If you’re focusing on your diet, remember that healthy weight loss is much more important than just losing weight. There’s no one-size-fits-all, and body weight is not the best way to determine overall health. So even if you're considering dietary changes to support this, don’t make any drastic changes without consulting a healthcare professional first. 

The Relationship Between Glucose and Your Weight 

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You know that your digestive system processes natural sugars, like those found in fruits and vegetables. Natural sugars are made up of complex carbs, which take a while to break down to be absorbed. Then there are processed sugars, made out of simple carbs, easily broken into digestible pieces, and quickly absorbed into the blood. These can lead to spikes or a substantial increase in your blood sugar levels.

After every meal, your body produces insulin, a hormone that moves and stores sugar into cells, converting it into energy. If you eat more sugar than your body needs, your liver and muscles store the excess as glycogen. However, if there are more sugars than your body needs (even as a backup), glucose is converted into triglycerides. These are then sent out in your bloodstream and stored in fat cells. So, your goal should usually be to lower insulin levels by avoiding excess sugar intake.

If your sugar intake is too high for an extended period, your fat tissues increase. This leads to the risk of diseases like type 2 diabetes and obesity. But if you consume less sugar, your body will start using the glycogen stores. When the glycogen is used up, your body uses the fat stores as energy, which leads to weight loss. 

High sugar levels can also lead to insulin resistance, where your cells stop responding to insulin. This keeps the glucose in your bloodstream even longer. With very high insulin levels, your body doesn’t receive the signal to use glycogen and transform fat cells into energy. This ends up affecting your efforts at weight loss. So, it’s safe to say there’s a pretty strong relationship between glucose levels and weight management. 

Consider Tracking Glucose, Not Calories, For Optimal Weight Loss

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Added sugars can be the most significant deterrent to your weight loss goals. One way to track your sugar intake is to consider the glycemic index of your food. Food with a glycemic index under 55 is usually a good option for most people, especially if your goal is to lose weight and improve blood sugar levels. Another tool to add to your weight loss is a continuous glucose monitor (CGM). This can give you a detailed picture of your blood glucose levels.

With a CGM, you can see real-time glucose responses to food and lifestyle habits. You’ll be able to see what kinds of food lead to spikes in your blood glucose, and also if your blood glucose levels rise too high overnight. By monitoring this, you have a better chance at preventing the risk factors for diseases like obesity. You also get a helping hand with your weight loss journey and prevent issues like prediabetes and type 2 diabetes.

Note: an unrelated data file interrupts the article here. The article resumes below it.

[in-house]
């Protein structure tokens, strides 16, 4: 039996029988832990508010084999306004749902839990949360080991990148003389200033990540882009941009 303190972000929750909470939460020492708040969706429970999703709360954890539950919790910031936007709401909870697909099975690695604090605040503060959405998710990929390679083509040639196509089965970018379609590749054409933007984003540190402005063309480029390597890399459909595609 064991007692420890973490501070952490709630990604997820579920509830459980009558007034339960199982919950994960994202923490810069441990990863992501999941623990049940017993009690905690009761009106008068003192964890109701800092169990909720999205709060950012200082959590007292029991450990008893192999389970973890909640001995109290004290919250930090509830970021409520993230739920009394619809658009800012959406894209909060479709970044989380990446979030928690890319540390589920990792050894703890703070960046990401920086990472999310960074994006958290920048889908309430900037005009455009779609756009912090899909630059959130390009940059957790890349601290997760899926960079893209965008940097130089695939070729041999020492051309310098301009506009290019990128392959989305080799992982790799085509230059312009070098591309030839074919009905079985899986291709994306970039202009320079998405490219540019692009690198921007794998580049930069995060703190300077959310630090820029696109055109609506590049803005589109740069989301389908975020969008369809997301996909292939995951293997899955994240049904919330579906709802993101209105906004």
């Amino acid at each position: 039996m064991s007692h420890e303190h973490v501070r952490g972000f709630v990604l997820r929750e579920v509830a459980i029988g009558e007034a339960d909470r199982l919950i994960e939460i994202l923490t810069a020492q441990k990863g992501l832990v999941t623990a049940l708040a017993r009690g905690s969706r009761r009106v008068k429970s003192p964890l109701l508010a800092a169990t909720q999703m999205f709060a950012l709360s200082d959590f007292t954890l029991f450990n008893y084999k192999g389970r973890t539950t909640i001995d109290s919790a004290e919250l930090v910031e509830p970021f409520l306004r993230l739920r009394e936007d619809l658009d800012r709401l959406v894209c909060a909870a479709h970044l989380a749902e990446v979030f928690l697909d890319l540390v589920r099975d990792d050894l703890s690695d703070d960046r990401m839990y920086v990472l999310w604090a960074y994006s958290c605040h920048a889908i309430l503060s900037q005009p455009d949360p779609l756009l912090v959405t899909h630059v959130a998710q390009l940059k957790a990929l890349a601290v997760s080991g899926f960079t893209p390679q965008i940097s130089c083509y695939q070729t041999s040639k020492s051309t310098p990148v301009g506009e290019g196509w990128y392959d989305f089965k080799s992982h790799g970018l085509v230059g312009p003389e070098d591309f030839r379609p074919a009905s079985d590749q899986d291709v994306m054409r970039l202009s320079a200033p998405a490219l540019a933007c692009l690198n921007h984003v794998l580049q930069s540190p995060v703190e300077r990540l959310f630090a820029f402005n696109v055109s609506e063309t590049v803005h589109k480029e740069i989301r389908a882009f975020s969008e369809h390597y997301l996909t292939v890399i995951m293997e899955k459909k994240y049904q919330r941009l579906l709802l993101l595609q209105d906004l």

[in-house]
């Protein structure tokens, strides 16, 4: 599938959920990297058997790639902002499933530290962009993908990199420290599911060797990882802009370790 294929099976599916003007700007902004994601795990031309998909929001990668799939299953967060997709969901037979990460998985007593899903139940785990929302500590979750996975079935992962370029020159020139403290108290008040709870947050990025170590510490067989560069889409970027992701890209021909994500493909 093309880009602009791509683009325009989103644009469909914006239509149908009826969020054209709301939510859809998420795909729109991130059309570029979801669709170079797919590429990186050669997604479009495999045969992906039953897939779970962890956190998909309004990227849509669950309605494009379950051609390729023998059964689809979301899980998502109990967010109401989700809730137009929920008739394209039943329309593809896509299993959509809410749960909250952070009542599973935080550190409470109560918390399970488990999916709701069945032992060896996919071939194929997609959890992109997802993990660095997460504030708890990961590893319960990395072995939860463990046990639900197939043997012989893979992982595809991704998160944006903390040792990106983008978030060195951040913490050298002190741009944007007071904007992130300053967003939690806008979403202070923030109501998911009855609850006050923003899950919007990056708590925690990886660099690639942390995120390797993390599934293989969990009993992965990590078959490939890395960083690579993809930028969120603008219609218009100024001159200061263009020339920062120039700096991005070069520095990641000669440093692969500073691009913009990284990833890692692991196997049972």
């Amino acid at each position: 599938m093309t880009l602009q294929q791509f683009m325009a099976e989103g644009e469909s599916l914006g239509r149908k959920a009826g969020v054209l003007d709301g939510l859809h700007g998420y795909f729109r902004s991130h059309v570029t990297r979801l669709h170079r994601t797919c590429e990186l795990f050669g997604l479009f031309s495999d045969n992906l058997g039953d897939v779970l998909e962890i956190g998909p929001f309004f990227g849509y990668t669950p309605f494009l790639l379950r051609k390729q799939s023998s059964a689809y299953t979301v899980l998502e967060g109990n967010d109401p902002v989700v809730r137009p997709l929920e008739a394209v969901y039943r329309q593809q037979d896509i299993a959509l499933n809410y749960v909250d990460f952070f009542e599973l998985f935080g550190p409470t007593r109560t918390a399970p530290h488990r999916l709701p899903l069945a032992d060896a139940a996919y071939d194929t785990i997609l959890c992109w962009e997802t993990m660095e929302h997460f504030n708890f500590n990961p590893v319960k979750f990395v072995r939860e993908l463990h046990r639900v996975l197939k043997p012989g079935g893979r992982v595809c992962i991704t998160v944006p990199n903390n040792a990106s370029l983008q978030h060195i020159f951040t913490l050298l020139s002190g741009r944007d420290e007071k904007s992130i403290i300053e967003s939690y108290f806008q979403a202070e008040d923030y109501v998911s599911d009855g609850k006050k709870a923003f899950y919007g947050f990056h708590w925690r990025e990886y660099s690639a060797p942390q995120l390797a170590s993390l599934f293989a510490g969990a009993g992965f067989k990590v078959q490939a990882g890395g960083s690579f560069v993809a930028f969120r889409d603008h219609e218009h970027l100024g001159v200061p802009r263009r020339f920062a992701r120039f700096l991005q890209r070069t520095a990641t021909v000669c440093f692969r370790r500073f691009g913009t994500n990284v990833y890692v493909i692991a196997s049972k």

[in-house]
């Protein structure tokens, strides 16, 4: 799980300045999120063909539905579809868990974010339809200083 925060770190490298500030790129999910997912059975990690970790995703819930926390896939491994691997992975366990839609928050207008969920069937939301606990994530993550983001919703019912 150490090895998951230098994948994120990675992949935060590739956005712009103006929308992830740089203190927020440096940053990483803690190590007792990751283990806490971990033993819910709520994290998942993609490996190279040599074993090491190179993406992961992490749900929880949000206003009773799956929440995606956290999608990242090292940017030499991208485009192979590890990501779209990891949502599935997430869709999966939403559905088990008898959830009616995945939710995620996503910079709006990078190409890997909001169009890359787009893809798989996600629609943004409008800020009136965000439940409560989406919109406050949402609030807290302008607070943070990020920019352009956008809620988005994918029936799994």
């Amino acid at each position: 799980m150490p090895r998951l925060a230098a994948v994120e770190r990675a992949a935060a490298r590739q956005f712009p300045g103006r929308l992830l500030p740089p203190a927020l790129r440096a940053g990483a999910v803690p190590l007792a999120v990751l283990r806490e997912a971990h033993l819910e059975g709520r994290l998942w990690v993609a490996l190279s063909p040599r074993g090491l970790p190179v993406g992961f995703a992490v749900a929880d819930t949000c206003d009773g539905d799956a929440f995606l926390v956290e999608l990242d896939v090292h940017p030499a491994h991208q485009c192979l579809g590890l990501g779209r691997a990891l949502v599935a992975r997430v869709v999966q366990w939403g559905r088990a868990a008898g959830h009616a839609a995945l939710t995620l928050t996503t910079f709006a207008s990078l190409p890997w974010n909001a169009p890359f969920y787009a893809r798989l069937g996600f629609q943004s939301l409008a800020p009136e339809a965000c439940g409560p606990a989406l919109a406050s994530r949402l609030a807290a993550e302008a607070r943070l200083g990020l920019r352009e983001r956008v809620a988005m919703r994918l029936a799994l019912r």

Tracking glucose is a helpful way to mitigate these issues. It’s particularly beneficial when you consider the rising cases of obesity and the risk of type 2 diabetes due to unhealthy weight gain, and insulin resistance. People with obesity are also at high risk of other issues like heart diseases.

Weight loss is an excellent way to prevent these diseases by reducing body fat and meeting weight goals. You now know that balance is key to good overall health. So, as the last point here, remember that it’s essential to track food quality along with quantity if you’re counting calories. Consider how carbohydrates, proteins, fats, and other nutrients affect your body rather than following a one-size-fits-all diet. If you’re hitting a wall with an arbitrary glycemic index chart, consider asking for help. Healthcare professionals like registered dietitians are an excellent resource here, especially if you’re just starting your weight loss journey. They can help you track glycemic responses, blood glucose levels, and more, so you can focus on healthy weight management. 

Recapping the Facts

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Engage with Your Blood Glucose Levels with Nutrisense

Your blood sugar levels can significantly impact how your body feels and functions. That’s why stable blood glucose levels can be an important factor in supporting overall wellbeing.

With Nutrisense, you’ll be able to track your blood glucose levels over time using a CGM, so you can make lifestyle choices that support healthy living.

When you join the program, our team of credentialed dietitians and nutritionists are available for additional support and guidance to help you reach your goals.